From The Ashes Of HB2, North Carolina’s First Transgender Congressional Candidate Emerges

Dr. Wendy Ella May is a veteran, a minister and a former firefighter.

Even as North Carolina untangles itself from the chaos of HB2, the state’s first transgender candidate is running for Congress.

Rev. Dr. Wendy Ella May of Johnston County has filed to run for Democratic representative in District 2, where she’s up against Republican incumbent George Holding.

Wendy Ella May
Wendy Ella May/Facebook

May, 55, is a veteran, a minister and a former firefighter. She previously ran for Johnston County Commissioner and was a delegate at the 2016 Democratic National Convention, where she supported Bernie Sanders. And while she’s the first out trans congressional candidate in North Carolina’s history, she insists her platform extends beyond LGBT equality to issues like public schools, healthcare and employee rights.

“As a union member myself, I will be an advocate for all county workers, who deserve a living wage and fair treatment on the job,” she wrote on Facebook. “I will also work with both the public and private sector to bring well-paying jobs and the skills training for those jobs to our community.”

She also hopes to address dysfunction in the Veterans Administration, which has been plagued with mismanagement and poor treatment. According to a study by the VA itself, an estimated 20 veterans commit suicide every day.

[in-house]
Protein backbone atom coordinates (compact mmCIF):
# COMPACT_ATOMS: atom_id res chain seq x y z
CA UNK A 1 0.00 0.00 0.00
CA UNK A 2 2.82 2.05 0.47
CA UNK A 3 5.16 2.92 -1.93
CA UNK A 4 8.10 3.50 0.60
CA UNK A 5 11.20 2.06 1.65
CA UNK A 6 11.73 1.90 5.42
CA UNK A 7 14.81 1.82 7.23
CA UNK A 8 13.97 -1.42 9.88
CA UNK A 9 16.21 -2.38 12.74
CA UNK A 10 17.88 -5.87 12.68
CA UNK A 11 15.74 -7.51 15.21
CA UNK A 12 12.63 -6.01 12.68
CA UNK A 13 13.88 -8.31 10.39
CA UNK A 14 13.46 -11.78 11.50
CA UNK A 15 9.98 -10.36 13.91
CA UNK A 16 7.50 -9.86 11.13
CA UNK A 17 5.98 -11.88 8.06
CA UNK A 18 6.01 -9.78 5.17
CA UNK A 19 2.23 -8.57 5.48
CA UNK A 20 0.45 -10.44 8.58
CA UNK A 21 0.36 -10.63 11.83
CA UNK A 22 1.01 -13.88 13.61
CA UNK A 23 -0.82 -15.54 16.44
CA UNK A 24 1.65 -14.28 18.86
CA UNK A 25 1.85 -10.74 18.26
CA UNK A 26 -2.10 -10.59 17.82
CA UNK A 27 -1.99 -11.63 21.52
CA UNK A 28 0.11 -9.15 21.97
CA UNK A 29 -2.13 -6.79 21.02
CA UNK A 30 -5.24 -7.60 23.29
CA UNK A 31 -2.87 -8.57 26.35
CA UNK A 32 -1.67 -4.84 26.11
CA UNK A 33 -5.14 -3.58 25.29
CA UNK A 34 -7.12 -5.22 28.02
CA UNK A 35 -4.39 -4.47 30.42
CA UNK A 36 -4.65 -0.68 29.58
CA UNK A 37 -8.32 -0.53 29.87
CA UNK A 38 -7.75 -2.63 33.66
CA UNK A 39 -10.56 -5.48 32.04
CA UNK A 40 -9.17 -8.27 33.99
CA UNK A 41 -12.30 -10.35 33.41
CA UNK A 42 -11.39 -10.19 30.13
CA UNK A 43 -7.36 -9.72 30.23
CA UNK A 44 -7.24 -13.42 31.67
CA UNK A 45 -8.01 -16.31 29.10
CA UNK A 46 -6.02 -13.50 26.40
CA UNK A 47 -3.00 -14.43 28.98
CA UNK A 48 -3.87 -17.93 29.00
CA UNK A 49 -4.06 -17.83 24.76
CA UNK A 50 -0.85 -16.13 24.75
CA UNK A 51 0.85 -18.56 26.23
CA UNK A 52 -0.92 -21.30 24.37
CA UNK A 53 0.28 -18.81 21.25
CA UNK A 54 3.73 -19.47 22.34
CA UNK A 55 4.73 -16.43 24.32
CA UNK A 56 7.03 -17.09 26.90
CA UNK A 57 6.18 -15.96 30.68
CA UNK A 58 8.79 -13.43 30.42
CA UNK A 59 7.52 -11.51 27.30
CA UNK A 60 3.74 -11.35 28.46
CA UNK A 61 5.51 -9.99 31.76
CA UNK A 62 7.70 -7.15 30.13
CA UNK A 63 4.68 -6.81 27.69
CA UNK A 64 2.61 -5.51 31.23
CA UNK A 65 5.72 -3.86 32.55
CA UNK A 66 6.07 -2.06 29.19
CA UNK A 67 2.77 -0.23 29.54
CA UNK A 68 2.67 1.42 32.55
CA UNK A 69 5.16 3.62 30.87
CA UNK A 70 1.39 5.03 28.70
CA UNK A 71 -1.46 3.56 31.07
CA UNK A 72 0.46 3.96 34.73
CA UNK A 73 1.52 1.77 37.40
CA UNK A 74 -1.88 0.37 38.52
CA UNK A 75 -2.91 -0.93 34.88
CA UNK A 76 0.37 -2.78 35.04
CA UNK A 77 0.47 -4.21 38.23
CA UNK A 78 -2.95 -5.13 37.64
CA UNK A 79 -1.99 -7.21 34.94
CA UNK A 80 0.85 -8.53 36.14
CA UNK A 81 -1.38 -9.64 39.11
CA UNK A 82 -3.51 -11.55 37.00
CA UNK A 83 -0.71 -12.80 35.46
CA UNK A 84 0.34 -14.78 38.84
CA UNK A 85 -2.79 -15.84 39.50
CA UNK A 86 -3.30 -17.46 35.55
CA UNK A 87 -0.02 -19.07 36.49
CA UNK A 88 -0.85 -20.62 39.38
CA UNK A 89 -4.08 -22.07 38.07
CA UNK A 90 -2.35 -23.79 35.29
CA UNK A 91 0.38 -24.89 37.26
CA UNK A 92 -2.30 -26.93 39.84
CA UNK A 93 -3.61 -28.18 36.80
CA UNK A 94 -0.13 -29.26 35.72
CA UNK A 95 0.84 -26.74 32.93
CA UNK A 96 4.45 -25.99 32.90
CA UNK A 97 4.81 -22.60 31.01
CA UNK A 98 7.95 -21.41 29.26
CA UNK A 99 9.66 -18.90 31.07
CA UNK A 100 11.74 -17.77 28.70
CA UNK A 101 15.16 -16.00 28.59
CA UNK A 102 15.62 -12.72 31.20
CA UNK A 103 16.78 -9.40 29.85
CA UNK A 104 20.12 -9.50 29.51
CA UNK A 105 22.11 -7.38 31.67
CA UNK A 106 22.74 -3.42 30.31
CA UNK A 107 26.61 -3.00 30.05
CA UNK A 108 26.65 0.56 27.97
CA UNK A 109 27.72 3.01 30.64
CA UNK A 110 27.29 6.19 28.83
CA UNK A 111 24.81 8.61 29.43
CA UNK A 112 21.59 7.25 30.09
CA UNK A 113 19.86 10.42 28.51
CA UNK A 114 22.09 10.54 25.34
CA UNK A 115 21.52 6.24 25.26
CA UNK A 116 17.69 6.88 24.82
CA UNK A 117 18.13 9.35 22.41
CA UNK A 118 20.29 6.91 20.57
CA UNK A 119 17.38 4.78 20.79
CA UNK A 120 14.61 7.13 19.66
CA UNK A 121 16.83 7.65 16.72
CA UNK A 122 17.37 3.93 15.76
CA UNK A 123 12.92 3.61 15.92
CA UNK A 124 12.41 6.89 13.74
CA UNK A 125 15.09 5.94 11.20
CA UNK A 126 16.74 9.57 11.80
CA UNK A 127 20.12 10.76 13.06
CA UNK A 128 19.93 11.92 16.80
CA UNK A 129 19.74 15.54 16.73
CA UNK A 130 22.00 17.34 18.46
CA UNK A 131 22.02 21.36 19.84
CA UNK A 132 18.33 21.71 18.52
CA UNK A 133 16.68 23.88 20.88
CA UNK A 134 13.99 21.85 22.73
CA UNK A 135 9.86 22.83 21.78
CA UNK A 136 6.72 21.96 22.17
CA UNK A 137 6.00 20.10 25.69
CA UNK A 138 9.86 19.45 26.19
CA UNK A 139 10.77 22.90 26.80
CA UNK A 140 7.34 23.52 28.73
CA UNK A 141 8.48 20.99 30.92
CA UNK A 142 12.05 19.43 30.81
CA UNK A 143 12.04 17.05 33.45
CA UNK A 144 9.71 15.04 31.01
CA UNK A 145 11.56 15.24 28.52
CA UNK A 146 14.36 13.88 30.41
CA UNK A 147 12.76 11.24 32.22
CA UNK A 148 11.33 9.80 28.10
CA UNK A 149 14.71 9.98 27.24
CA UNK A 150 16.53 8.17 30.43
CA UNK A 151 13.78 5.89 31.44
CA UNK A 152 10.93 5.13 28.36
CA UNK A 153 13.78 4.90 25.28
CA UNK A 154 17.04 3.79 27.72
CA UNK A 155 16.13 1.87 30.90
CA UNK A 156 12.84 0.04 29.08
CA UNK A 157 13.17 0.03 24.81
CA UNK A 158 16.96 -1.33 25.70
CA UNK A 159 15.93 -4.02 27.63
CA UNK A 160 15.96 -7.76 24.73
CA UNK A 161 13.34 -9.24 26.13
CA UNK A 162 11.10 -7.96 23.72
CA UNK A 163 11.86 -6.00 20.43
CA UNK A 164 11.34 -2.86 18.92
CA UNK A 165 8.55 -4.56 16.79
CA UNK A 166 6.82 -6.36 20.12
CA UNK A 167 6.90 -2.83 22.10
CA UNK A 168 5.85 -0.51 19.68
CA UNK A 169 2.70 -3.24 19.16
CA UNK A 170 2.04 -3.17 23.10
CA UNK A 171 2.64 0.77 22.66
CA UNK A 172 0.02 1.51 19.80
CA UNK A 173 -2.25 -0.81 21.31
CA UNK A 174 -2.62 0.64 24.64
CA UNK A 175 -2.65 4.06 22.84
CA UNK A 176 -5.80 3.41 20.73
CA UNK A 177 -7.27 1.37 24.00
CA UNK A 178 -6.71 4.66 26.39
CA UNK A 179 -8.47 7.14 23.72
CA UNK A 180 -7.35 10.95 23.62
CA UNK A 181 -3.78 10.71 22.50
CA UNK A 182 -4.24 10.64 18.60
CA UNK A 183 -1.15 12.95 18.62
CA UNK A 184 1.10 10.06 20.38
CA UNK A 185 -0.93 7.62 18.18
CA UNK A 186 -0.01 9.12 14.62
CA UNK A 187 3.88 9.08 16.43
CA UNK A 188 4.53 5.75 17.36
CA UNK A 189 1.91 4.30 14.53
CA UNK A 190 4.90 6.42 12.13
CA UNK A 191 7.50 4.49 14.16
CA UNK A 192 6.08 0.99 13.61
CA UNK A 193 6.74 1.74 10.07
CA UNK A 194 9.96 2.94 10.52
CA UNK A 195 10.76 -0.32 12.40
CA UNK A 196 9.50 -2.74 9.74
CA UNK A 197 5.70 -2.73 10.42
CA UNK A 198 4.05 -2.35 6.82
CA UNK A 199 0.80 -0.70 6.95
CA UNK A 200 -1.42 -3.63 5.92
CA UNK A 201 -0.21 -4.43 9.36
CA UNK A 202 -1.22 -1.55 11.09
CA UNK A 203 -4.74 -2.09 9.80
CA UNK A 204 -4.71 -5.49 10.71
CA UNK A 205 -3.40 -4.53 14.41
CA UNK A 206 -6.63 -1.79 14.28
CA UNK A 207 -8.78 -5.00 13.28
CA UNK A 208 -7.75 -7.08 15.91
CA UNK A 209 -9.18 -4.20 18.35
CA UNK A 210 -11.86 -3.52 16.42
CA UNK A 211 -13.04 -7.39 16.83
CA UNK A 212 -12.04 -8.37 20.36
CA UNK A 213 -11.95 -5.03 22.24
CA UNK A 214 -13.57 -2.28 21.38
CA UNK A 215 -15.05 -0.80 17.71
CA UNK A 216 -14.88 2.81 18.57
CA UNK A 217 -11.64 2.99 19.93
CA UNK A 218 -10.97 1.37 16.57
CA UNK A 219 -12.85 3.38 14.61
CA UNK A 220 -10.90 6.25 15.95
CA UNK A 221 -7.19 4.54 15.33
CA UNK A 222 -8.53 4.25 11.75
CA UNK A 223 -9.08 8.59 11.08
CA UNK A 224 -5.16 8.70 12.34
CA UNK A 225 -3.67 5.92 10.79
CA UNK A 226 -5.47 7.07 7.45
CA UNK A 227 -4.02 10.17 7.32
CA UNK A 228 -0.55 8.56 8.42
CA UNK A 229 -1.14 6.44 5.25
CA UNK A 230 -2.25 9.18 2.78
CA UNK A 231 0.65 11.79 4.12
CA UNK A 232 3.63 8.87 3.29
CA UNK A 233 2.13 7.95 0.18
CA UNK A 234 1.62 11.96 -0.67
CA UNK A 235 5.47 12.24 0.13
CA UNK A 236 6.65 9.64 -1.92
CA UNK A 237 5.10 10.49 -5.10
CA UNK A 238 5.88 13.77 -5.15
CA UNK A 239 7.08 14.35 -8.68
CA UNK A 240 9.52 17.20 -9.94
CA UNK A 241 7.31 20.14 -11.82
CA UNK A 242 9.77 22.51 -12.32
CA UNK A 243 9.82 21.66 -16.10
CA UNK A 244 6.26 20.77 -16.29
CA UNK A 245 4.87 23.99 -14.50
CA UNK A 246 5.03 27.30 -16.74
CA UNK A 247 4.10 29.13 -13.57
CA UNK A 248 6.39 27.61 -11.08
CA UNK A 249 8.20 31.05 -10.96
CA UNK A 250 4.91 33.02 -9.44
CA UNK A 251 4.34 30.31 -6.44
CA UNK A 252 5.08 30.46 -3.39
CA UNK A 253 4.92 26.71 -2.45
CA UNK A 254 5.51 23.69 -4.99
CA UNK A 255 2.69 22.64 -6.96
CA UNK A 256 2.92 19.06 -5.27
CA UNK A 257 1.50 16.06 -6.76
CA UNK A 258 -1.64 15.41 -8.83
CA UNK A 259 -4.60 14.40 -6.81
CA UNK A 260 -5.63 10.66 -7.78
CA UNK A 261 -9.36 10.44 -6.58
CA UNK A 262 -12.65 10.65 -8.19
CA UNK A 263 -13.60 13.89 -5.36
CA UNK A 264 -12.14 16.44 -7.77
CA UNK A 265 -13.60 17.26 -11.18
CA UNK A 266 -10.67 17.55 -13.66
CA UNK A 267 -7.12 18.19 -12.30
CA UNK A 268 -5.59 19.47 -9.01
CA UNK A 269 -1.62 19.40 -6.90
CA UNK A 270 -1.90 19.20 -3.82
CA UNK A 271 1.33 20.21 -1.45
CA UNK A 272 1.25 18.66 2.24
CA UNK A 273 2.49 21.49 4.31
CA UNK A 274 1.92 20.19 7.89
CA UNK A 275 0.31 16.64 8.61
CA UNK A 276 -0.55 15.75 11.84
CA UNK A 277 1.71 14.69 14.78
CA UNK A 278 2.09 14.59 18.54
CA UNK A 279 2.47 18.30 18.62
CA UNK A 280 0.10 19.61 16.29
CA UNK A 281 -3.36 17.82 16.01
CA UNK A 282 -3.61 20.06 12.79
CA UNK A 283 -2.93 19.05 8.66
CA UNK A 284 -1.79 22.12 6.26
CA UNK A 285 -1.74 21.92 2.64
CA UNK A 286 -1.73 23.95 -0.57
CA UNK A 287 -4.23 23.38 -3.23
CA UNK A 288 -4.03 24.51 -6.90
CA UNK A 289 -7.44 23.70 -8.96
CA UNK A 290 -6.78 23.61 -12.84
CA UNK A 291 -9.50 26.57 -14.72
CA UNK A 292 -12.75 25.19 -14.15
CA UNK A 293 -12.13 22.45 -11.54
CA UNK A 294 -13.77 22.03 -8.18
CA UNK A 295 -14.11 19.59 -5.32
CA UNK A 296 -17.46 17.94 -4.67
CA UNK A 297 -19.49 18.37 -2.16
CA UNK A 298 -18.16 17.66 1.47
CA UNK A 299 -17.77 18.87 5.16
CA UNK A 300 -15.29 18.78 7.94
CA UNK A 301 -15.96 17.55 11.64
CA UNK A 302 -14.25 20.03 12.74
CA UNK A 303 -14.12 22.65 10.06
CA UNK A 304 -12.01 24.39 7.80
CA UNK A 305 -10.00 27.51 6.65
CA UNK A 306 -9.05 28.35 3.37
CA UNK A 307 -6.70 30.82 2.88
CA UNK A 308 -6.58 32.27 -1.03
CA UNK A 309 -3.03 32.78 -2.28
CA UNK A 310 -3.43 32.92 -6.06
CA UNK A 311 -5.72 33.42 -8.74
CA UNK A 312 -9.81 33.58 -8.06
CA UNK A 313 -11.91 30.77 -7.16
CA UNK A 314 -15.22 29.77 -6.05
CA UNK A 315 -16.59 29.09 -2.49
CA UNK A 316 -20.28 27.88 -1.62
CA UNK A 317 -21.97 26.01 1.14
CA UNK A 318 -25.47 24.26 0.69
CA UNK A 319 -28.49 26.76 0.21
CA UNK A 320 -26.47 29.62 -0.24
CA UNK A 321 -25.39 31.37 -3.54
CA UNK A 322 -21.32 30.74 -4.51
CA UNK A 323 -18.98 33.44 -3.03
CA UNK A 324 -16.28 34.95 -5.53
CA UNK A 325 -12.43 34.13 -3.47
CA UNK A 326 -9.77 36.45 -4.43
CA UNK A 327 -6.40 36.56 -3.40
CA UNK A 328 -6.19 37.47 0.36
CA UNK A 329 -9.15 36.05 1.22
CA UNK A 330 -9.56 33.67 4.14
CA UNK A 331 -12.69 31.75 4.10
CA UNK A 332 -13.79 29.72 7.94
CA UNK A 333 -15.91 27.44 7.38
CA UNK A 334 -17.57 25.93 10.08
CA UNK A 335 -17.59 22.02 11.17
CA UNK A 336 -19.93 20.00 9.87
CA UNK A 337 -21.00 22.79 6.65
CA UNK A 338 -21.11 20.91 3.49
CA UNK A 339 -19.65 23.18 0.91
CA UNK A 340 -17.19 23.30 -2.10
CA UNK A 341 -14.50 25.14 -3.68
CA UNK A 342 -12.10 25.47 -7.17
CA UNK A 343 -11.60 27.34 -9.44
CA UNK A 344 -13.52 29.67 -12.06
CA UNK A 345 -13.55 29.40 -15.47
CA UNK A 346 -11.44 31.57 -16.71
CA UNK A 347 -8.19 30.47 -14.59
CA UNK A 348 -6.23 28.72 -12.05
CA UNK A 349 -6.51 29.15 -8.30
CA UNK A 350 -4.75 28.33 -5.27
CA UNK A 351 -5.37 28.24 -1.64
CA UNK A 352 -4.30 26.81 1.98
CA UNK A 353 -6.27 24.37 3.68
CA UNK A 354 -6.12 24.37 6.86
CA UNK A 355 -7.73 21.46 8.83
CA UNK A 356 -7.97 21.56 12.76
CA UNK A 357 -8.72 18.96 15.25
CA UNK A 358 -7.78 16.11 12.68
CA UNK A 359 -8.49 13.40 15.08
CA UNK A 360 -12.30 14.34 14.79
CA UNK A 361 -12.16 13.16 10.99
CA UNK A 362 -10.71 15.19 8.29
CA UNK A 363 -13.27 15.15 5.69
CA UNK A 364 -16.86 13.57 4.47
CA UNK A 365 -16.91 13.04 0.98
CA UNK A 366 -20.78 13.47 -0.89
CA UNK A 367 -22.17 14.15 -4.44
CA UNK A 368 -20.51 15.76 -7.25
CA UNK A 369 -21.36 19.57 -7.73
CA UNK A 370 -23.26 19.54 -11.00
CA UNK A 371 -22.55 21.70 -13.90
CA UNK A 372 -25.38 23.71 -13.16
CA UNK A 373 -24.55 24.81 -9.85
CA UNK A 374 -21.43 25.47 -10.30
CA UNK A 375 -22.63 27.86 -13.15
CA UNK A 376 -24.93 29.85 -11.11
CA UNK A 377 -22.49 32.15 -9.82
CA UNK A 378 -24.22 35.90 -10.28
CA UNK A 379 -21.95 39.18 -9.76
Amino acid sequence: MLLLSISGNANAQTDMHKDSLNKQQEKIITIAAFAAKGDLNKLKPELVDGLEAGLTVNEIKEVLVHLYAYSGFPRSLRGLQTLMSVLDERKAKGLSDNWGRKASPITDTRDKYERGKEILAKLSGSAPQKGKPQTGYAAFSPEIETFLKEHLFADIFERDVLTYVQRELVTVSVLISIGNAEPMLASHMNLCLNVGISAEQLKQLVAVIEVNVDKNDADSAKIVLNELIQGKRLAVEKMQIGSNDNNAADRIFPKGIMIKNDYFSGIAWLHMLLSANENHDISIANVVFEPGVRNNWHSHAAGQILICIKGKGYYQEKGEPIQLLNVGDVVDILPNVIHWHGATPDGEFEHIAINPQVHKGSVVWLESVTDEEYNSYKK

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Wendy May and Governor Roy Cooper/Facebook

While HB2 was devastating, May told the News and Observer that public discussion of the measure “opened the door for a lot of interviews where I could talk about veterans rights and a living wage and a quality education.”

She’s is one of a small but growing number of trans Americans getting involved in the political process: Last year, two trans women , Misty Plowright and Misty Snow, ran for Congress in Colorado and Utah. And fellow North Carolinian Angela Bridgman, an outspoken critic of HB2, has filed paperwork to run in the state House of Representatives.

May has an uphill battle before her—she’s running in a conservative rural county, and North Carolina has already been polarized about the transgender community. But Johnson County is a swing district, and standing on the sidelines just wasn’t an option for her.

“I strongly believe that if you are not sitting at the table you will be on the menu,” she wrote on Facebook.

Dan Avery is a writer-editor who focuses on culture, breaking news and LGBT rights. His work has appeared in Newsweek, The New York Times, Time Out New York, The Advocate and elsewhere.